Most of the movie rests on the shoulders of John Rubick as the alien gun-for-hire, known as Sergeant Dapp (aka "Greg"), who wears shades (which appear to be made out of opaque tape) to cover his eyes, which glow yellow thanks to Earth's atmosphere (a set of glowing contact lenses), and Tina Doumoulin as Jennifer, a high schooler targeted by The Phobe (Merv Wrighton) because she discovers what Dapp informs her is one of the Phobe's eggs while walking home from school. Rubick's detached swagger and Doumulin's general amenability to whatever Dapp tells her next is a really entertaining combination, and both performers have enough natural personality to make up for their limitations as actors, not to mention the movie is peppered with funny choices that give both characters personality: When Dapp puts his space helmet on as he departs for Earth, he wears his shades underneath, and the movie pauses for nearly a minute so Tina can change into a sweater.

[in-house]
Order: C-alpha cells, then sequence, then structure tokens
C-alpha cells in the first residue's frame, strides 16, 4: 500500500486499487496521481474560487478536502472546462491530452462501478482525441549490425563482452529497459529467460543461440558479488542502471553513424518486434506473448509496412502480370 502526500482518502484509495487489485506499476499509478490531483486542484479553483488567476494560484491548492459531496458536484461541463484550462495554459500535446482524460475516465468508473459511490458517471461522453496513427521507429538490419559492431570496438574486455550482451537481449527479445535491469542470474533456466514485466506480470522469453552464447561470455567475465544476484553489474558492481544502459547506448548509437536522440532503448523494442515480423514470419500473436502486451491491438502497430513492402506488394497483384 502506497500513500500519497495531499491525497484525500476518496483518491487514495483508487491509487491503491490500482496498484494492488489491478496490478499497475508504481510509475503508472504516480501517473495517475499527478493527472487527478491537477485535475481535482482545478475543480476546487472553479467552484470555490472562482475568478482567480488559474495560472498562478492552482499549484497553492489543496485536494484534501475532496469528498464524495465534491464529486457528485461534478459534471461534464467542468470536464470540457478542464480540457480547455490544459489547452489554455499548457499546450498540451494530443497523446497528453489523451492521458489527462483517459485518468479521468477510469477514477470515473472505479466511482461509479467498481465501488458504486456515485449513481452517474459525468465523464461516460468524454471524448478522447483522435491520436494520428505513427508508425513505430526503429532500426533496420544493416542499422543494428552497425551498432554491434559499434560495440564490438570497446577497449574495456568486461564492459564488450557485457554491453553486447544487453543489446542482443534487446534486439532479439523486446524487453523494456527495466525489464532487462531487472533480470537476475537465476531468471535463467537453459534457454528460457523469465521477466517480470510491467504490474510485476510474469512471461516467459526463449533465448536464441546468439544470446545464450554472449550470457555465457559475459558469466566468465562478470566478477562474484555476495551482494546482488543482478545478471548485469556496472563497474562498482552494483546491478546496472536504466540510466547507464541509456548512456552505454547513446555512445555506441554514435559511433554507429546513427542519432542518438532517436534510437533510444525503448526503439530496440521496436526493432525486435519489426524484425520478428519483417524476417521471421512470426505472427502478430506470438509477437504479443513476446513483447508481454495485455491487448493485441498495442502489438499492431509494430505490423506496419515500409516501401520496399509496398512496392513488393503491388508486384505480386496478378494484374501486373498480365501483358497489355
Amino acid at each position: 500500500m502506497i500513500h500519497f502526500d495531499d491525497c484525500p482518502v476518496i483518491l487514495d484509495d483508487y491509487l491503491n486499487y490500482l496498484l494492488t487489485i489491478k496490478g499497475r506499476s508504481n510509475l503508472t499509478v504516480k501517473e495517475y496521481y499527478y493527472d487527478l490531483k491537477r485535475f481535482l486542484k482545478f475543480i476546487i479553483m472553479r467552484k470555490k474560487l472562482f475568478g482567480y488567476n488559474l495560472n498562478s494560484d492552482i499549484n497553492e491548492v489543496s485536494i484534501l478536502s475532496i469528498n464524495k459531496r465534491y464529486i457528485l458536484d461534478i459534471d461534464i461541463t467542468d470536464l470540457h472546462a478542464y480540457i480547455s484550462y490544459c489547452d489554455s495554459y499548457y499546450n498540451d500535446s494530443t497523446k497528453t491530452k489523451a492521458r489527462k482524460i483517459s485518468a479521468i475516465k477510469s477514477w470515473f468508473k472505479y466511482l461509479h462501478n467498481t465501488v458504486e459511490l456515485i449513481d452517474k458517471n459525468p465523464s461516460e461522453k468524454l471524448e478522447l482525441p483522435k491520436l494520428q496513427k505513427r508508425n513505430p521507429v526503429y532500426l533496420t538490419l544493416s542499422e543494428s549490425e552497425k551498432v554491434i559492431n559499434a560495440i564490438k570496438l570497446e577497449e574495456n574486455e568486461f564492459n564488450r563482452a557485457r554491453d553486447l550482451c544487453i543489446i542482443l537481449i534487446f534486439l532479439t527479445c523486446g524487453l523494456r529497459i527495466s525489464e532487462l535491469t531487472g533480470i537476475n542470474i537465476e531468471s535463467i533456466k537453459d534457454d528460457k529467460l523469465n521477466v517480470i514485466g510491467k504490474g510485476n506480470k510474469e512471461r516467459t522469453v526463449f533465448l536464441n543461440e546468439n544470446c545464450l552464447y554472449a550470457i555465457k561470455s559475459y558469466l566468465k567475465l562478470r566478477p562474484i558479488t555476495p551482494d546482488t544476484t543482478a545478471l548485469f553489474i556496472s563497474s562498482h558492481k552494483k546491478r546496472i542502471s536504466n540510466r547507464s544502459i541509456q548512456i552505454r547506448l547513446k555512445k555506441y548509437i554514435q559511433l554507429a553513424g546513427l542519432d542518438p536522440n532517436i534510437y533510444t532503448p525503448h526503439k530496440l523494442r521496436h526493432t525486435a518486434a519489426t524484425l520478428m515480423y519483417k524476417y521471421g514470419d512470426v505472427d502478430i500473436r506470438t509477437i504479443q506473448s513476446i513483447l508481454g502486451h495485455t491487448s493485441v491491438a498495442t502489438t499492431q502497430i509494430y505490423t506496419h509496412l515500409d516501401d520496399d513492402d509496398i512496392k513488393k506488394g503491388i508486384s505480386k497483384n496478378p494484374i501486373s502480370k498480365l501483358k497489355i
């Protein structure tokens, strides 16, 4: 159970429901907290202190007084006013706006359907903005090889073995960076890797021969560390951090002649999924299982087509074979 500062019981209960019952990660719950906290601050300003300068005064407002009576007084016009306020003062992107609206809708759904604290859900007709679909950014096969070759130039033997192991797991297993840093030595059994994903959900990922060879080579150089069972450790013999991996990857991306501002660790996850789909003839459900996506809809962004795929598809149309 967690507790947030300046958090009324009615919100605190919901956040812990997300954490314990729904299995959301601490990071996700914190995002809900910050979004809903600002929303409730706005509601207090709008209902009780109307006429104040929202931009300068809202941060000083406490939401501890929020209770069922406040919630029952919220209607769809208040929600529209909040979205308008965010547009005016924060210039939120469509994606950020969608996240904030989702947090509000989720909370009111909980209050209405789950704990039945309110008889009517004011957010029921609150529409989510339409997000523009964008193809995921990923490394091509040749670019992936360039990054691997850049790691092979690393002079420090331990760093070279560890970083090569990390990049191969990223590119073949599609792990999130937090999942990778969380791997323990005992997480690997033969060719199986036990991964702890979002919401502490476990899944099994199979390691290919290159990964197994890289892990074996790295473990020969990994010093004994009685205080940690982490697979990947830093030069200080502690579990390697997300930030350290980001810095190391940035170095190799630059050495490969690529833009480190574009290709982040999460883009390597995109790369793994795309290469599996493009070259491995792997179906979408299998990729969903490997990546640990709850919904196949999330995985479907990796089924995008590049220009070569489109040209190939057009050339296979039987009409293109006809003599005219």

Although it's probably a hack comedy trope at this point to paint Canadians as utterly polite, the bulk of Phobe's greatness comes from what feels like a cultural affability. Tina is never particularly alarmed to learn that there's a deadly space alien chasing her (the first question she asks when Dapp tells her the Phobe is an alien is "Why isn't it on the news?"), nor to the revelation that Dapp is an alien too. Her friend Rob (Lyon Tenbroeck) -- the source of my favorite throwaway detail in the film, an exact duplicate of his plaid shirt in his locker -- seems equally unfazed. At one point during Dapp and Tina's life-or-death escape from the Phobe, they stop in a bar and have a dance until the Phobe pokes his head in the door. Even the movie's climax is very funny in a sort of friendly and pleasant way. There's also -- and I mean this in the nicest possible way, as I live in an area like this -- a charmingly hick-ish quality to the town and its residents. The film's first two victims are two dudes with mullets, one in a glorious Coors Slo-Pitch sweater, and although the movie was made in the mid-'90s, the interior decorating, costume, and overall vibe of the production is that of an area still slowly transitioning out of the late '80s.